Pseudo-restructuring?

Discussion in 'Fugu's Business of Hockey Forum' started by sparr0w, Jul 20, 2005.

Thread Status:
Not open for further replies.
View Users: View Users
  1. sparr0w

    sparr0w Registered User

    Joined:
    Apr 14, 2005
    Messages:
    16,406
    Likes Received:
    8
    Trophy Points:
    114
    I didn't see a thread (in this section anyway) about this and I'm curious.

    http://www.thestar.com/NASApp/cs/Co...7&call_pageid=1044442959412&col=1044442957278

    I say pseudo-restructuring, because the existing terms don't change but what happens if you add extra years at a different value to a contract by way of an extension? The players would still receive what is owed them but the cap impact changes.

    Obvious examples would be Lidstrom, Sakic, and Sundin among others. These are guys expected to finish out their playing days with their existing teams and all three no doubt will be paid less with their next contracts. Could a multi year extension at a lower amount lessen the cap impact of the existing year?

    Example a 3 year $12M extension on Lidstrom's existing $7.6M deal would lower his cap figure to just below $5M for this year BUT obviously raise it over the $4M for the next three years. This "double-edged sword" quality makes it not a cap loophole, but since the actual payments don't change also not a restructuring.

    Would this work? Because I think this is an avenue a select few GMs with a select few cases ought to be able to utilize.
     
  2. Phil333

    Phil333 Registered User

    Joined:
    Dec 26, 2003
    Messages:
    997
    Likes Received:
    0
    Trophy Points:
    0
    Location:
    New York City
    As far as I can tell, this is not possible. Only old contracts will be dealt with this way. Once a player signs an extension, it is a new contract. The NHL will probably treat it as even if a player signs an extension, it is basically them playing out their old contract under those terms then getting a new contract with pre arranged figures as soon as the old one "runs out." It won't actually run out, but this is how it will probably work for cap purposes.
     
  3. sparr0w

    sparr0w Registered User

    Joined:
    Apr 14, 2005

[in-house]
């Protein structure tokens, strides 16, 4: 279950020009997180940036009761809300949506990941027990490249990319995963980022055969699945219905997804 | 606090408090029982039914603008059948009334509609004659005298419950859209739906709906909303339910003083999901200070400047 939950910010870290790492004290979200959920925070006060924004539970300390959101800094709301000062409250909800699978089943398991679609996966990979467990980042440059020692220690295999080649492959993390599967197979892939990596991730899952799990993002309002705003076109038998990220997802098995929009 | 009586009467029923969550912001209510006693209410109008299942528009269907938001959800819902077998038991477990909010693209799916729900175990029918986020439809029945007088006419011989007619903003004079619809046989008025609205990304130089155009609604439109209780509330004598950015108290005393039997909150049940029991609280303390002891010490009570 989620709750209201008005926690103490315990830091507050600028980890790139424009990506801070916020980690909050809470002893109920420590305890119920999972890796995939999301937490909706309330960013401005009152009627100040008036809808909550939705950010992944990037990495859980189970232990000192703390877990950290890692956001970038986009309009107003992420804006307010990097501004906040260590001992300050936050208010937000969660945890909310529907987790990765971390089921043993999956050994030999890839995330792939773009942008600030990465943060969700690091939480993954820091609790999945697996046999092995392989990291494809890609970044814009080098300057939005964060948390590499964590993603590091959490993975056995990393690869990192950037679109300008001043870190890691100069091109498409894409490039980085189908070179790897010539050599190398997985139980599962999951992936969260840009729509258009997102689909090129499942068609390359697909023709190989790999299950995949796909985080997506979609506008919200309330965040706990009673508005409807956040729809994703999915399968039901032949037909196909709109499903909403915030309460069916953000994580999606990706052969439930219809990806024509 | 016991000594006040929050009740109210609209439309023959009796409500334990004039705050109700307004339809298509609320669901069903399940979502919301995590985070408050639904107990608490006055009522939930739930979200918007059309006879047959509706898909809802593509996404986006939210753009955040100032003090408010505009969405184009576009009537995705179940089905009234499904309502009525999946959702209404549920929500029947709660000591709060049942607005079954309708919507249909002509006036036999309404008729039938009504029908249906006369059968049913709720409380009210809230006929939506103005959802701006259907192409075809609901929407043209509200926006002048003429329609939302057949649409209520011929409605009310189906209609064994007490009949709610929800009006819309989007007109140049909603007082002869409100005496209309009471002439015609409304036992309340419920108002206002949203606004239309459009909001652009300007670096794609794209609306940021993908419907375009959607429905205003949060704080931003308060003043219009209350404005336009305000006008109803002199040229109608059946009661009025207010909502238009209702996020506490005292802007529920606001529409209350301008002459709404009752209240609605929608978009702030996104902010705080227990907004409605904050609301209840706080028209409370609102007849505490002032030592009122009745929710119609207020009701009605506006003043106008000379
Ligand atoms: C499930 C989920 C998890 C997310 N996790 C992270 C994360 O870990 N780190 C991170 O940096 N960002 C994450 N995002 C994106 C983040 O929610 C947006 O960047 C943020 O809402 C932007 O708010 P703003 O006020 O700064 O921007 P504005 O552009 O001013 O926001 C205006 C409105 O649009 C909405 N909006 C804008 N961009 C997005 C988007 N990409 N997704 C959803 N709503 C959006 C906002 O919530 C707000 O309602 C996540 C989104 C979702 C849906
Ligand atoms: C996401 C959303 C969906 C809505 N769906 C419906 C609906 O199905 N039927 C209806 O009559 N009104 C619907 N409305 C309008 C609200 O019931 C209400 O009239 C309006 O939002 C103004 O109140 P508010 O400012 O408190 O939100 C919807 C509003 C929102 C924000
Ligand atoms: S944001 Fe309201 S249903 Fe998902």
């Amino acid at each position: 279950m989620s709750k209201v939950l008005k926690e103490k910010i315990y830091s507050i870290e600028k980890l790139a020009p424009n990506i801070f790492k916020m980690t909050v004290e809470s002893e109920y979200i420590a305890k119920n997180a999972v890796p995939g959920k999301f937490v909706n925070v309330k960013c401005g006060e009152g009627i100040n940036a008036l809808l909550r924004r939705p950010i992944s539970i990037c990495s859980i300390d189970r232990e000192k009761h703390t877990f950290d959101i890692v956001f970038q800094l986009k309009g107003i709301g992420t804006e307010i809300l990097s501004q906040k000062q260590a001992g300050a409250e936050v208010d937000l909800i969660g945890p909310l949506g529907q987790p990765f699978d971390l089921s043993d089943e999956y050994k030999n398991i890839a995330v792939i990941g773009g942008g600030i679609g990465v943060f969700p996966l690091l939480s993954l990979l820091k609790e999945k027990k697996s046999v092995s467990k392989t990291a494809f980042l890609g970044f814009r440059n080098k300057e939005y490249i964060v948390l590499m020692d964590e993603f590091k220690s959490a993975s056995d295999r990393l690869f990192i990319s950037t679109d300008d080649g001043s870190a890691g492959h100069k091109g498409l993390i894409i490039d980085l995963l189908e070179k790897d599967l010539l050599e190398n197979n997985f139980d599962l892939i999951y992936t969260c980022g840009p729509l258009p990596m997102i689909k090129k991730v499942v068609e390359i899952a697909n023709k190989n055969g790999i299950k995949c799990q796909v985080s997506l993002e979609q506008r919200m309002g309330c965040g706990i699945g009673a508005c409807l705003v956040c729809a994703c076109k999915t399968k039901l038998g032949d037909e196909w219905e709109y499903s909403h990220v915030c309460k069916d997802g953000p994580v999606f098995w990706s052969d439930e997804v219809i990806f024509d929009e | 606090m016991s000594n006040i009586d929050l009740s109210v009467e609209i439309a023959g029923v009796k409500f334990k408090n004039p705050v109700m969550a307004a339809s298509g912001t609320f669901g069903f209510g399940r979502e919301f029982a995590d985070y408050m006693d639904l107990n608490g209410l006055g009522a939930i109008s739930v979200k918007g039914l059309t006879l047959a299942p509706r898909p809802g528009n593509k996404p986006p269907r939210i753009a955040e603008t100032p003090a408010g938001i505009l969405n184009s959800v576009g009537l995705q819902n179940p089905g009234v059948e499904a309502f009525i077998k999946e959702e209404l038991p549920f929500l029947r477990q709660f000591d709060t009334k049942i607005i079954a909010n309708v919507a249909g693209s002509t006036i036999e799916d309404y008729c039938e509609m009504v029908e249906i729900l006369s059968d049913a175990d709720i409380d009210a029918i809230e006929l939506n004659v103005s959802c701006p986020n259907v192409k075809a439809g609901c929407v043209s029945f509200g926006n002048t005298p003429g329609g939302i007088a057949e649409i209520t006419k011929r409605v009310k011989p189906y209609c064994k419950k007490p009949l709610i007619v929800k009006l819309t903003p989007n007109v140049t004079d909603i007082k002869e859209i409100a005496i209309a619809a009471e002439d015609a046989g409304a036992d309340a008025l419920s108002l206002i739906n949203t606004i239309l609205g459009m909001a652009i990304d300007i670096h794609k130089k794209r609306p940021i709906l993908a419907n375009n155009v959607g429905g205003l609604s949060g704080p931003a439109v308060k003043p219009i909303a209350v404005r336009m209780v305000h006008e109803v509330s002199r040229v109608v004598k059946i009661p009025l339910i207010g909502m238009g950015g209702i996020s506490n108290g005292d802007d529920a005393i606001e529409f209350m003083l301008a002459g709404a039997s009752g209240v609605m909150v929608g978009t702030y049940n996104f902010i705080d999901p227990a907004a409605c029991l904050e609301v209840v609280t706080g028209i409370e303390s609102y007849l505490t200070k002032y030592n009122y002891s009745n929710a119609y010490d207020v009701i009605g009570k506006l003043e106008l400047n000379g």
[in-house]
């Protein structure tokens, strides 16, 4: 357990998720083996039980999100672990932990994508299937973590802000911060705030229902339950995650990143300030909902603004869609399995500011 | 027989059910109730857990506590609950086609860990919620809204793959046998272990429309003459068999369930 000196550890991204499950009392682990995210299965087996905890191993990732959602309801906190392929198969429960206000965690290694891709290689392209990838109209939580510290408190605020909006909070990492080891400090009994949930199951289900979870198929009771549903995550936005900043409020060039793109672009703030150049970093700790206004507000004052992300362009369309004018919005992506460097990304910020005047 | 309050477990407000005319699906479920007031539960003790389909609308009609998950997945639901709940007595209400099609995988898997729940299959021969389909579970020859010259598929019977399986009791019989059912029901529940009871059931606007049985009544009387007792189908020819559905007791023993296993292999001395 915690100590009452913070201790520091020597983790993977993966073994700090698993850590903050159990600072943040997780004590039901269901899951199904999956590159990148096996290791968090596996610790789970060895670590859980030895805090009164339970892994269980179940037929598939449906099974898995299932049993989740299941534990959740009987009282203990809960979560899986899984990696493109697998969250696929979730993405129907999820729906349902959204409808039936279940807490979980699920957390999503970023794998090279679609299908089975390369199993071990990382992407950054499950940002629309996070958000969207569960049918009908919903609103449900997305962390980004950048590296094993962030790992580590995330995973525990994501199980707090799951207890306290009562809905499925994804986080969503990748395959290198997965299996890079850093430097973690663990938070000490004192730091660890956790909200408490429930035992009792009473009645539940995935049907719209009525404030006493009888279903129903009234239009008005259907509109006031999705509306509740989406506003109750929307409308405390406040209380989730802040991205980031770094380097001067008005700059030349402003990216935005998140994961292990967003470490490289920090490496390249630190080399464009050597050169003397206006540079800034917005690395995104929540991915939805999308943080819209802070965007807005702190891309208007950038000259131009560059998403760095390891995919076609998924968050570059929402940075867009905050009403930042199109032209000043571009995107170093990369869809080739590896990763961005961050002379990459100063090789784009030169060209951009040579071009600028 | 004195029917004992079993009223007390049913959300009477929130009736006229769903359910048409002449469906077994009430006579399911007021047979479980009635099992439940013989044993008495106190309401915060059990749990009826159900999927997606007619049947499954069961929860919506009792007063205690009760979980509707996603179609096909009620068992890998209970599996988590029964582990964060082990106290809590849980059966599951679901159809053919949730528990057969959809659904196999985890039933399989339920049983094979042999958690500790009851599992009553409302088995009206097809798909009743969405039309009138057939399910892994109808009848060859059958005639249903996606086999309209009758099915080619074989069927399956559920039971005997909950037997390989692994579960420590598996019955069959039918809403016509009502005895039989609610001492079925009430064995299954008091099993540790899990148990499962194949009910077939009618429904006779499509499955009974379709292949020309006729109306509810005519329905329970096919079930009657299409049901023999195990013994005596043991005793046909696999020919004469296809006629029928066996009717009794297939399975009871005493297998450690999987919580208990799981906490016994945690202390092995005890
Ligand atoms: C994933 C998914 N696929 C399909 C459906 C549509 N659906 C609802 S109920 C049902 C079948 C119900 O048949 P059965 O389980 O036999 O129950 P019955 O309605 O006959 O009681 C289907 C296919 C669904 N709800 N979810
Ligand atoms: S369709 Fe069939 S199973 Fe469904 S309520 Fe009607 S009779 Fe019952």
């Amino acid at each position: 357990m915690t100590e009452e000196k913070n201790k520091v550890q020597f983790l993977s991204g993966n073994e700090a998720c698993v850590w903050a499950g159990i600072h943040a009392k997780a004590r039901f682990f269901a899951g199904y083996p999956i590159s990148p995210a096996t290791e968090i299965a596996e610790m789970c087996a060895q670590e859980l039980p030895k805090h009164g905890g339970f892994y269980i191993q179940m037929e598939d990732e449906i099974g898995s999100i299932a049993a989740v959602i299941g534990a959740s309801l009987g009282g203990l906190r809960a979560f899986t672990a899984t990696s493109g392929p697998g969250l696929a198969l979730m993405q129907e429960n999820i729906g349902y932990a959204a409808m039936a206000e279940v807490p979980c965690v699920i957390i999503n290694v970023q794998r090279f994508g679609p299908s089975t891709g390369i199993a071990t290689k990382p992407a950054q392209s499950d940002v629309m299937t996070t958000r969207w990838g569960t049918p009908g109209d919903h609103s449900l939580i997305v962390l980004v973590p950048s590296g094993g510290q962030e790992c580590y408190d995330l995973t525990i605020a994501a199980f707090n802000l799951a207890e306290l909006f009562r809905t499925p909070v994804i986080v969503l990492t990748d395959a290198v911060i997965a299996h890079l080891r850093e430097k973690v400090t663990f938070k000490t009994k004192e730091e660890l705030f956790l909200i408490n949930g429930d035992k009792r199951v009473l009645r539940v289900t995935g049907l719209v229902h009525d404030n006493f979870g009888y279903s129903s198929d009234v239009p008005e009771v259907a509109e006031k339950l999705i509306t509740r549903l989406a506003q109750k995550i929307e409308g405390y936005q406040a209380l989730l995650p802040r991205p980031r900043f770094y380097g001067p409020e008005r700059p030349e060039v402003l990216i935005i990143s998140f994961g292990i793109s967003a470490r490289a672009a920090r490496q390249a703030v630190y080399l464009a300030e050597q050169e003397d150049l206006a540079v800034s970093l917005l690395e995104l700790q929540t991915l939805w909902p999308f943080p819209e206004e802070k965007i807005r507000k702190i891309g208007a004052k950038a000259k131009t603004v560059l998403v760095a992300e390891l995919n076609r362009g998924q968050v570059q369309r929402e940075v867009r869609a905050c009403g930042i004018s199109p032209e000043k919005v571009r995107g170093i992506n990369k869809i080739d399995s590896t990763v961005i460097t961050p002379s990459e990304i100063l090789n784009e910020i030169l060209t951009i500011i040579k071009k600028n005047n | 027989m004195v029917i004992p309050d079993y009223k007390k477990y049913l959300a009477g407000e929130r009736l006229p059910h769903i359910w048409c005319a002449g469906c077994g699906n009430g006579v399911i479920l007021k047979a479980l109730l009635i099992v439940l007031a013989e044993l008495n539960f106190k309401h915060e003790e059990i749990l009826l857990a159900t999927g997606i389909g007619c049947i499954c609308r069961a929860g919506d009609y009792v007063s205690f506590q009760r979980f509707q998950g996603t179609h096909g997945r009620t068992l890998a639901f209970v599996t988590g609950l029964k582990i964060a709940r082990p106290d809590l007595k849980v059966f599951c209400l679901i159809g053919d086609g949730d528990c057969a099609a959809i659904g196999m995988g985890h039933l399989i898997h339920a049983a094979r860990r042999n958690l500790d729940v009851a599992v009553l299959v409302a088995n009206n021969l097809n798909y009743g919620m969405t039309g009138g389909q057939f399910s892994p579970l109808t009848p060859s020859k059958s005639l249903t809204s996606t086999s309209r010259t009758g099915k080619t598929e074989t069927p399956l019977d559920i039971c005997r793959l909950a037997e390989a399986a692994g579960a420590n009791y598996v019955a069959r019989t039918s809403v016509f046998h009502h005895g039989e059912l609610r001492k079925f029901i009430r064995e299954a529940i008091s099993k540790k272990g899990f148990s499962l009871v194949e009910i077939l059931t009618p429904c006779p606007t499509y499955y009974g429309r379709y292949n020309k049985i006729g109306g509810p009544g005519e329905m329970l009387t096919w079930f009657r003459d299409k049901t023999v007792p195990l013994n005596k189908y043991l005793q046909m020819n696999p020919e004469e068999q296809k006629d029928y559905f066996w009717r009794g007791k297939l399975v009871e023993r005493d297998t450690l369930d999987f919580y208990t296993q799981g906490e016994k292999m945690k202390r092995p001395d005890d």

Messages:
    16,406
    Likes Received:
    8
    Trophy Points:
    114
    So an extension is an entirely new contract and not an addition to the old one? If that is a technical difference, yeah it makes sense why it wouldn't work. But if it isn't a technical difference...
     
  4. WalterSobchak

    WalterSobchak Blues Trololol

    Joined:
    Mar 11, 2004
    Messages:
    11,652
    Likes Received:
    0
    Trophy Points:
    124
    Occupation:
    Don't Judge Us
    Location:
    Where men chunder
    Home Page:
    You beat me to it.

    Contract Average to count against Cap

    --------------------------------------------------------------------------------

    I wonder, is this going to work so that it works for the length of the contract or is it figured on a year by year basis.

    If it is the entire length of the contract, it would probably work retro-active...which sucks for my Blues and Their Weight/Tkachuk contracts.
    ____________________________

    Restructuring is creating a new contract. In the regular world, you can renegotiate a loan, but it becomes a new loan. I think same principle
     
  5. ColoradoHockeyFan

    ColoradoHockeyFan Registered User

    Joined:
    Feb 17, 2005
    Messages:
    9,368
    Likes Received:
    0
    Trophy Points:
    94
    Location:
    Denver area
    Did you gather that from the article norrisnick referenced? Because that certainly doesn't seem to be specified. If it's not the case, then norrisnick makes a pretty good point about a possible strategy.
     
  6. sparr0w

    sparr0w Registered User

    Joined:
    Apr 14, 2005
    Messages:
    16,406
    Likes Received:
    8
    Trophy Points:
    114
    Well, that might not actually matter (unless of course contract extensions are banned along with contract restructurings). It doesn't really matter if it is a new contract provided that all four years (in my adding 3 years to Lidstrom's contract example) are included in the new deal and would still average out to just shy of $5M.

    If it is kept differentiated as two consecutive contracts it wouldn't work, but if they combine as one (either added to the old one or rewritten as a new one) it ought to work.

    Unless this is a scenario the league/'PA wanted to keep out of the CBA but I don't really see why. It isn't a loophole since you can't change the values to beat the system, and if you unbalance it too much you end up with a $5M cap impact on a $1M contract.
     
  7. coolguy21415

    coolguy21415 Registered User

    Joined:
    Jul 17, 2003
    Messages:
    9,285
    Likes Received:
    0
    Trophy Points:
    0
    I would think that extensions will work the same as they do in the NFL, where if you have x years left on your contract, and you sign a y year extension, the x years become null/void? This might only work in the NFL because they can cut without compensation (and therefore the 'extension' would effectively be a new contract), but I don't see why an extension would be seen as a new contract. There's no advantage to it for anyone really.
     
Thread Status:
Not open for further replies.

Share This Page

monitoring_string = "358c248ada348a047a4b9bb27a146148"